Caveat lector: This blog is where I try out new ideas. I will often be wrong, but that's the point.

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Media singularity

 A thought has been bouncing around my mind for quite a number of years now regarding the accumulation of knowledge and media. Basically there are two separate but related thoughts here. The first relates to keeping on top of new science that's published relevant to my work, and the second relates to trying to keep on top of culturally-relevant media such as video games, comics, music, movies, books, etc.

As a neuroscientist I spend a decent amount of time just trying to stay on top of new research. A few weeks ago I wrote a post about how I use a mix of PubMed, RSS readers, and email to keep on top of the very specific topics and researchers related to my work. Although these tricks save me time, I spend probably an hour a week just sorting through new publications. That doesn't include the time it takes to skim and read them, which is (or... should be) much more.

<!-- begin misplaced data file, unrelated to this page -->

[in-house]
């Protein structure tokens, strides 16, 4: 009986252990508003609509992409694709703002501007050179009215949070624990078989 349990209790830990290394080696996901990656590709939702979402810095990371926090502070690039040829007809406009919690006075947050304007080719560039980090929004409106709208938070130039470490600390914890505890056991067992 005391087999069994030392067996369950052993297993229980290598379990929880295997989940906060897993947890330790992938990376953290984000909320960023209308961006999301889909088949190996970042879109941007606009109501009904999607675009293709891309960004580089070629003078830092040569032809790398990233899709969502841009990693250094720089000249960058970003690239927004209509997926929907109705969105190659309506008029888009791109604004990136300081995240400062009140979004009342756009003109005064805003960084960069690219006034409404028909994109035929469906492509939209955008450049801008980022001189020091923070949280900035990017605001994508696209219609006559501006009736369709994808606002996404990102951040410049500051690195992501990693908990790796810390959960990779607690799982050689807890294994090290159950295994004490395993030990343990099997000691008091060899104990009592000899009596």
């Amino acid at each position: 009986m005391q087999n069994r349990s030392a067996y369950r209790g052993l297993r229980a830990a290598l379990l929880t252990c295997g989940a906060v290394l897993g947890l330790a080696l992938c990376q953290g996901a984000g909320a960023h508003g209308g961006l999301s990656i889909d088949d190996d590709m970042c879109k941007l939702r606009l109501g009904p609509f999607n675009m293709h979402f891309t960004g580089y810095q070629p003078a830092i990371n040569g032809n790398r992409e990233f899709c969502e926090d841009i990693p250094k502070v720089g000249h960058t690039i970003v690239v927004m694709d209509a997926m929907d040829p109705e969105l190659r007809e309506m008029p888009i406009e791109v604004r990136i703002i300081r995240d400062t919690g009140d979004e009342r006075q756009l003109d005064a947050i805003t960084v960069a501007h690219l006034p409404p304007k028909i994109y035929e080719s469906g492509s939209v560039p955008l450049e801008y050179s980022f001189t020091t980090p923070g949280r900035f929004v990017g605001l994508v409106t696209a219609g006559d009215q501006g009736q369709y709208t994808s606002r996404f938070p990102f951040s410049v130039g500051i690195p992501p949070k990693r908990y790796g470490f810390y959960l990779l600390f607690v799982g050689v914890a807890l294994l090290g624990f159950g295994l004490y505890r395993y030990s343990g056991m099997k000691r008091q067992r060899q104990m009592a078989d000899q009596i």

According to this paper by Karl Friston published last year in Science, there are roughly 80,000 neuroimaging papers published every year in fMRI, PET, SPECT, EEG, and MEG. Let's assume this is a decent metric for the number of actual cognitive and systems neuroscience papers published every year relevant to my interests, though this is only a very rough measure because I tend to ignore many fMRI studies and over-emphasize single-unit, LFP, EEG, MEG, and intracranial studies.

Now, going back to mass media...

You know what? Initially I was doing this off-hand, but I think I'm going to cut this post short and break it into a few parts.

I've actually gone and run some simulations now, and I'm going to post the results here later as I put finishing touches on the model, but it looks like if we make some modest assumptions that 0.1% of media are worthwhile, culturally-relevant, and interesting enough to your own tastes to consume, it would take 72.3 years to get through those media. Here I make the assumption that one could get through everything (every video game, book, movie, etc.) in an average of 10 hours each.

That's... daunting.

Of course, there are a lot of assumptions here, but I'm going to keep fiddling with the model, start using real data, and see what happens.

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